The State Broadband Leader: Avoiding Burnout and Creating a Recognized Professional 

Recently I was catching up with a former state broadband leader I had the pleasure of working with while leading stakeholder outreach for the US Treasury’s Capital Projects Fund. This individual had just left state government for the private sector, and I was curious what her motivations were to leave. Unfortunately, I wasn’t prepared for what I heard. I expected to hear that it was for the money–an offer that couldn’t be refused. Instead, what I heard doesn’t bode well for sustainability and the professionalization of state broadband leaders, and what’s worse, I’ve been hearing similar stories from leaders around the country. 

This person relayed that after working long hours for several years, the stress of being responsible for hundreds of millions of dollars, limited resources, and lack of appreciation they looked to their family for feedback on whether to make a career change. The response was an overwhelming plea from family members to make the change. For me, her story was a pertinent reminder that the job of being a state broadband director is hard and only getting harder, and at this rate, she won’t be the only broadband director that leaves her post before BEAD is done. So, what can be done to avoid the feeling of burnout that seems to be permeating through state broadband offices (SBOs)?

My service as the Director of North Carolina’s Broadband Infrastructure Office for nearly seven years is a career highlight. I loved the mission and my team. When I started in 2015 we didn’t have money, a grant program or the resources needed to fulfill our vision to connect every household and business to reliable, affordable high-speed internet. The obstacles and issues we faced are far different than the ones current SBOs face. The role and responsibilities of a state broadband leader has changed dramatically in only a few short years. 

Billions of dollars are being heaped on states with a mandate to have those dollars obligated by November (yes, 2024 AD/CT). State broadband leaders are being asked to do the impossible. Many of these offices are struggling with legacy programs, rules and laws, conflicts between state law and federal program guidance, private sector interest lobbying, and staffing. The pace and depth at which they are working is overwhelming just to hear. 

During my time as a state broadband leader the lack of support and resources was demoralizing at times. One place where I found a morale boost and plenty of creative solutions was the State Broadband Leaders Network (SBLN). In the time between federal broadband grant programs (BTOP) and extremely large, seismic broadband grant programs (CARES, ARPA & IIJA) only a handful of states maintained an office (typically a couple of individuals) dedicated to broadband policy or grant programs. This small group continued to meet once a year in Washington, DC with the help of and in partnership with NTIA.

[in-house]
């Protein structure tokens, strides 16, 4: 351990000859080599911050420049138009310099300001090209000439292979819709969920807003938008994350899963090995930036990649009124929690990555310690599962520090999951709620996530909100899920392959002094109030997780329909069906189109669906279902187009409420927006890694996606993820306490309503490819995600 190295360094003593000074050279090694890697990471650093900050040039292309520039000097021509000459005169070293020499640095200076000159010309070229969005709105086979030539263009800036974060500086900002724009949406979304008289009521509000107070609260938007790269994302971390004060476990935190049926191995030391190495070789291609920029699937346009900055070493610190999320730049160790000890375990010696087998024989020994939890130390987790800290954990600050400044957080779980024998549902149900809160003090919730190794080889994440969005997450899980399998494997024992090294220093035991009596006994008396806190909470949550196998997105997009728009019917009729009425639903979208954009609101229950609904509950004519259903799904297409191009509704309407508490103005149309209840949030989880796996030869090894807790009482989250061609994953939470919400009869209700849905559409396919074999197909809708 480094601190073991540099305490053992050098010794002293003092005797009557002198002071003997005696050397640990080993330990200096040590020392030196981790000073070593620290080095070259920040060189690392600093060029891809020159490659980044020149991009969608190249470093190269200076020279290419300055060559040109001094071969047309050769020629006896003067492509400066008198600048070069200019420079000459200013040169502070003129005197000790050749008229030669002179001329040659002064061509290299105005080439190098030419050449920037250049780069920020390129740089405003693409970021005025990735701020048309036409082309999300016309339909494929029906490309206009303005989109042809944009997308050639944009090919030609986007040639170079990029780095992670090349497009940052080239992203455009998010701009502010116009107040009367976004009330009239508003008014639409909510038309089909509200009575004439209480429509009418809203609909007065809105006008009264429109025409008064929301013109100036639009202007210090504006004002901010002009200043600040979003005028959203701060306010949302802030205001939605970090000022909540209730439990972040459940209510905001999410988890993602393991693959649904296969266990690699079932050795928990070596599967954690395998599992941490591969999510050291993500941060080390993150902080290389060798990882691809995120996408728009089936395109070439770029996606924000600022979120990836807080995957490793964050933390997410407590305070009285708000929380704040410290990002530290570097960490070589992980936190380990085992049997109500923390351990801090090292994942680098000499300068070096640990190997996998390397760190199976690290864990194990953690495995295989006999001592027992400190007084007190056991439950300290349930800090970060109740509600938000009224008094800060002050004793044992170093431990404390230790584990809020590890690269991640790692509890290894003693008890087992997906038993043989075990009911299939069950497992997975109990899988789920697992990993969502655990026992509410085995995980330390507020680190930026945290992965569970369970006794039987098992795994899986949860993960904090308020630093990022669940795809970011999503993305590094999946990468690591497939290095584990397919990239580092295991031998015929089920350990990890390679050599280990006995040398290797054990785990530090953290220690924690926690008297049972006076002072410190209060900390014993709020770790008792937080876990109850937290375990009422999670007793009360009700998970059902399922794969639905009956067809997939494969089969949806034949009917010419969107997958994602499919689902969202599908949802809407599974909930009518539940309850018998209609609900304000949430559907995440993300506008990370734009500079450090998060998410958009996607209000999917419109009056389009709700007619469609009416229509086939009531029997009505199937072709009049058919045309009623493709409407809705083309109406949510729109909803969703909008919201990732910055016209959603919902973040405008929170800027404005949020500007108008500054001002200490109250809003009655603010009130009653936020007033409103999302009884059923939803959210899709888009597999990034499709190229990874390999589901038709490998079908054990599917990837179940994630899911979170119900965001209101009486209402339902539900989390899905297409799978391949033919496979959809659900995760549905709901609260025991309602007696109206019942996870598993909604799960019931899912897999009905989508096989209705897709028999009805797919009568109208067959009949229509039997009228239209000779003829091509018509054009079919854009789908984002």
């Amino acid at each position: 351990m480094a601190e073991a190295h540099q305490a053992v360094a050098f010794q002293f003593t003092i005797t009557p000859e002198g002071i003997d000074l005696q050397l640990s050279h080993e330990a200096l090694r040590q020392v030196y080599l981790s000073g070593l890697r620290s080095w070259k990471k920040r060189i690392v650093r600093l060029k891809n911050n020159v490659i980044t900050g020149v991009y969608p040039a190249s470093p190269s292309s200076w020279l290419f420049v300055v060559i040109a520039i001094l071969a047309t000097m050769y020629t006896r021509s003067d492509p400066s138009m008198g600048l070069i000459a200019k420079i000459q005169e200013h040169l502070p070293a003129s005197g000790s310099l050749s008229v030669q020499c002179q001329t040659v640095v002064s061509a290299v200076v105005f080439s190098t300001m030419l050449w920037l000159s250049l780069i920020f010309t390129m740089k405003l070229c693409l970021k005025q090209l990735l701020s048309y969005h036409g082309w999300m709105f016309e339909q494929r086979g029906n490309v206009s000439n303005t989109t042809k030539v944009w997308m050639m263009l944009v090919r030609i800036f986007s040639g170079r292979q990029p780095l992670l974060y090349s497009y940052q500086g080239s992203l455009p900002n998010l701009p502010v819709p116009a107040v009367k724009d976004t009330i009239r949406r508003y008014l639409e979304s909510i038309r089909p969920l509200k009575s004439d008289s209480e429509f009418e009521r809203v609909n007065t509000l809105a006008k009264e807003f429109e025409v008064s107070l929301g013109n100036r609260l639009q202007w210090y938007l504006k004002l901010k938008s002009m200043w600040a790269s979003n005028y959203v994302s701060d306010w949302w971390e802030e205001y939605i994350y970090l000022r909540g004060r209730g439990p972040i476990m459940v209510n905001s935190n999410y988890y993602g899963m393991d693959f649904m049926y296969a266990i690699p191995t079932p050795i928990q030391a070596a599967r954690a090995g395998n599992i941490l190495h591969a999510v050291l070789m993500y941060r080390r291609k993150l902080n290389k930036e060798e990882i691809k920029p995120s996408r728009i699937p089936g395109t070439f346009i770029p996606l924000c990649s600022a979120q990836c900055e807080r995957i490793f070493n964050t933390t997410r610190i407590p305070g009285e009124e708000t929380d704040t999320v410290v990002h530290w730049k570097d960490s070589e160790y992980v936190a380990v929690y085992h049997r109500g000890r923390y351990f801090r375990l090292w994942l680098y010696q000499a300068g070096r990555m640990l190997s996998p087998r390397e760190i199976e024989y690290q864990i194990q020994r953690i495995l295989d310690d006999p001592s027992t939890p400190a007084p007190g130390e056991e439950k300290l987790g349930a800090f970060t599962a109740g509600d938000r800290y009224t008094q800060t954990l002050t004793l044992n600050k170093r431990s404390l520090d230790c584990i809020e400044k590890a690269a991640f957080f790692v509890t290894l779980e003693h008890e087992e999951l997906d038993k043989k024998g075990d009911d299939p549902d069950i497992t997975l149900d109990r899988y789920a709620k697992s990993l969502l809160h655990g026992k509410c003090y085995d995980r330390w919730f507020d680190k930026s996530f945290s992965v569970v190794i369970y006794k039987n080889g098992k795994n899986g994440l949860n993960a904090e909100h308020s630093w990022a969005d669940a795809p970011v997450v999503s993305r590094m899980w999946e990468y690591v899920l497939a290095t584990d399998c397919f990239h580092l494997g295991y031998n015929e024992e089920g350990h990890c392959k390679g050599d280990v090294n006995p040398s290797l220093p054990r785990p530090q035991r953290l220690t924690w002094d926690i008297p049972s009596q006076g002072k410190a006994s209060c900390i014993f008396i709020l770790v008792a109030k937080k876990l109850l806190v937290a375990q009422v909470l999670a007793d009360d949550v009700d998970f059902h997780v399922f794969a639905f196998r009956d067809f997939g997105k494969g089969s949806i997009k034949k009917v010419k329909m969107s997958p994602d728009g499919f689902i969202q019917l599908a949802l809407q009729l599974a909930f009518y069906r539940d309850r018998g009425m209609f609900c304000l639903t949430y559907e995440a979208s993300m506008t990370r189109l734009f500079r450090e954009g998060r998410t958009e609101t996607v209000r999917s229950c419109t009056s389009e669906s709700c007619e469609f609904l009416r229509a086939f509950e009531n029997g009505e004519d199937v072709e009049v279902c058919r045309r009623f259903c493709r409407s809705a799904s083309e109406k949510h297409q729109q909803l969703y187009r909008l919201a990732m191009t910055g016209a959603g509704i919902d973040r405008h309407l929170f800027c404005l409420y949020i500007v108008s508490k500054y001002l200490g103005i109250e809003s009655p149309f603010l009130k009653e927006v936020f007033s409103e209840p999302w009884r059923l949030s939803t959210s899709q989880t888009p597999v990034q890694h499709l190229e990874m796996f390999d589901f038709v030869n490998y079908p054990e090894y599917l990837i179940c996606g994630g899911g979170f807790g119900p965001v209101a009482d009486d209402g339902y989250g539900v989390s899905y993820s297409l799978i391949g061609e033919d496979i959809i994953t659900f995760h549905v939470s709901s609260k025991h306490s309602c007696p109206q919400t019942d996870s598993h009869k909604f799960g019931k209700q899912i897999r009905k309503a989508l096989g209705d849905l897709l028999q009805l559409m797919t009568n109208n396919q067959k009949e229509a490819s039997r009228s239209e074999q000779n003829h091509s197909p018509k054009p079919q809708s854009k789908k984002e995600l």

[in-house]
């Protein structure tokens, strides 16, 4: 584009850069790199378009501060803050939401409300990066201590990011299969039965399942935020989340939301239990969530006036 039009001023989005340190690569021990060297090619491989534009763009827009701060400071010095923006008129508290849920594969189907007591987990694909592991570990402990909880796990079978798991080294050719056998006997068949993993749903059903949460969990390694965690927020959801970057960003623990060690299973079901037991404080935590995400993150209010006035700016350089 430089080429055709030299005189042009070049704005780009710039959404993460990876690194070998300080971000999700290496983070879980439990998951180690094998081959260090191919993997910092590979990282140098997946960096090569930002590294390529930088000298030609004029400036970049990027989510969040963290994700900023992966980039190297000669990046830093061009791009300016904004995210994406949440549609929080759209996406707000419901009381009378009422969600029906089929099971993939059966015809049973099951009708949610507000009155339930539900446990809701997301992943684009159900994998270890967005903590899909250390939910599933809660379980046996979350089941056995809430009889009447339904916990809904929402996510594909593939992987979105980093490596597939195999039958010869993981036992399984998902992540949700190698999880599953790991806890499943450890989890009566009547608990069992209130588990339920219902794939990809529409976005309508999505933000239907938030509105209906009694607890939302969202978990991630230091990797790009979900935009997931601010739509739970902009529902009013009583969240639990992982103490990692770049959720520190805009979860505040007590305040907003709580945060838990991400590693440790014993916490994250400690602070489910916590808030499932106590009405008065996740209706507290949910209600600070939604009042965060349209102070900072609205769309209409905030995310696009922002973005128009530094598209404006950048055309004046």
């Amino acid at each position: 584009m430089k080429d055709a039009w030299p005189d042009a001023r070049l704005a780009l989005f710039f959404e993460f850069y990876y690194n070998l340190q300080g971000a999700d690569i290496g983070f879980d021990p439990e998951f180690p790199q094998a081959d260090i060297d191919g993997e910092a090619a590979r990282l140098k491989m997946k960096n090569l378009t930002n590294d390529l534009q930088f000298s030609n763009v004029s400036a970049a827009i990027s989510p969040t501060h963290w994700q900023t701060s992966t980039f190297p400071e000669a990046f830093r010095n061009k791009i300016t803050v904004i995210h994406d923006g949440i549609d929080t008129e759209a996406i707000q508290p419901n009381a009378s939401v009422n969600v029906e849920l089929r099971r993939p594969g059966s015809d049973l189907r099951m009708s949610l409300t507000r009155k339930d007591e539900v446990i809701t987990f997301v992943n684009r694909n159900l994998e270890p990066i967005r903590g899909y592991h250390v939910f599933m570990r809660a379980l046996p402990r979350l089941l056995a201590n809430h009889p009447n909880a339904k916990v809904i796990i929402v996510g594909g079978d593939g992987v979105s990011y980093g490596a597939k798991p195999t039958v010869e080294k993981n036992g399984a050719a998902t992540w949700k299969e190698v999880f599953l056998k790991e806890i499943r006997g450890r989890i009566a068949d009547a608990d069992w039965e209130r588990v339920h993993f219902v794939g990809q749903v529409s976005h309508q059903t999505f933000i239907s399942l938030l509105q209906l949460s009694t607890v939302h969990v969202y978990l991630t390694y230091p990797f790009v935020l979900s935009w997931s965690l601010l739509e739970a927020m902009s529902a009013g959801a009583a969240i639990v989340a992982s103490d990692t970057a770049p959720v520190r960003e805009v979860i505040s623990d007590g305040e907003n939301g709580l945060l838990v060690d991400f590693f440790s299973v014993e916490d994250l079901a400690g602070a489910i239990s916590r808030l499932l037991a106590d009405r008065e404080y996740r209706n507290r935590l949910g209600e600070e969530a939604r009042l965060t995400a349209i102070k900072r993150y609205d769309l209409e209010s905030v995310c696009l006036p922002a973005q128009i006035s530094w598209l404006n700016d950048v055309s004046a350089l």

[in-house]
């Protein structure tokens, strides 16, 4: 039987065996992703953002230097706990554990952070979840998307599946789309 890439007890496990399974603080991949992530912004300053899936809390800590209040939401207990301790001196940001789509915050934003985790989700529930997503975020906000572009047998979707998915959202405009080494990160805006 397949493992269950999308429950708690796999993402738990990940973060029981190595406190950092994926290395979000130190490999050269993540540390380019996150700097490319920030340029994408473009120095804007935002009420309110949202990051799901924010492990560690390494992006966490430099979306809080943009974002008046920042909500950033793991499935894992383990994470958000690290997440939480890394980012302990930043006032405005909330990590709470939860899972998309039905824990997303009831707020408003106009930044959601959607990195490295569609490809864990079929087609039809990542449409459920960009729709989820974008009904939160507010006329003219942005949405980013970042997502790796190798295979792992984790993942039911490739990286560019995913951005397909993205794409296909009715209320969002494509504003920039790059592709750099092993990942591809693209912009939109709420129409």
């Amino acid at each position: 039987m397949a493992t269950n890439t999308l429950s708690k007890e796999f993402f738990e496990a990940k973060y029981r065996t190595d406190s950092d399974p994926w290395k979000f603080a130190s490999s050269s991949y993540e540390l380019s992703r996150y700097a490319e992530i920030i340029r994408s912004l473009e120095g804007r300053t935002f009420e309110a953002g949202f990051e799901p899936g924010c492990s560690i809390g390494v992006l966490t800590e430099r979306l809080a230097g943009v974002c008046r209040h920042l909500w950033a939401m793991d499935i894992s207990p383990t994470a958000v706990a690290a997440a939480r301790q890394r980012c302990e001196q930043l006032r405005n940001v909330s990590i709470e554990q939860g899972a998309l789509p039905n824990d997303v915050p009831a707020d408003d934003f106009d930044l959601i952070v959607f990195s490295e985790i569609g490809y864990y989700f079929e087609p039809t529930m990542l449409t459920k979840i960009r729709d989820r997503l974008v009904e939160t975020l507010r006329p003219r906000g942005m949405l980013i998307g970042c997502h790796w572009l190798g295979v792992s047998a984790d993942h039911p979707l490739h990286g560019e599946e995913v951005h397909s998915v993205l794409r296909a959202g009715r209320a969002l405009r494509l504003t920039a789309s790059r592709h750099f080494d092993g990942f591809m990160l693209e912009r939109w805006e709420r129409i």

Fun fact: The SBLN is not a formally chartered entity or group. It is an independent group of state leaders, unencumbered by federal authority or oversight, that share information, ideas and sometimes shoulders. 

The common refrain is the billions dedicated to broadband infrastructure and digital equity is a once-in-a-lifetime investment. Those of us on the ground and those with engineering backgrounds understand that it will take a decade or more to connect everyone (#internetforall). And when we are finished building we won’t likely be finished building. Or educating and teaching. This heightened responsibility on states to get it right necessitates an investment in sustainable leadership. 

There are several ways to help these leaders and a fine place to start is by recognizing their status as leaders in their states. This can be done by creating titles and positions in state governments that provide them the autonomy and resources to implement and administer large federal grant programs (aka: DOTs, HUD), commensurate pay, and representation. State leaders of large agencies typically have national organizations or associations that support their work and their important roles in the administration of government agencies. We could use a “National Association of State Broadband Leaders” or something with a catchy acronym right about now. 

3 thoughts on “The State Broadband Leader: Avoiding Burnout and Creating a Recognized Professional ”

  1. Can I get a hallelujah for Jeff here! This article is long overdue and at a critical time when these individuals will be the ones who are responsible for ensuring all the billions of dollars are allocated and projects are COMPLETED for each state. We advocated for state control, the feds gave it to us, now let’s make sure we finish the job! GIVE THESE FOLKS THE LONG-OVERDUE SUPPORT THEY NEED AND DESERVE!!

  2. Jeff is spot on and the story gets much worse when the leaders leave because in most cases the bench is very shallow. States ave een bootstrapping dollars and personnel with sparse resources for too long, so the next generation, however dedicated, is short on experience and completely unprepared to manage the storm these offices are facing. With a clock ticking loudly, incredible sums of money, and the sure bet that there are folks already looking to find reasons to blame the directors for not doing things fast enough, of being in the telcos pockets, of making bad investments, . .., who would want this job? The spotlight Jeff shines on this issue needs to spark serious conversations leading to action. NTIA is an important advocate, but other advocates for universal broadband and digital equity need to figure out what they can do to be part of the solution and take action, starting with their own state legislatures

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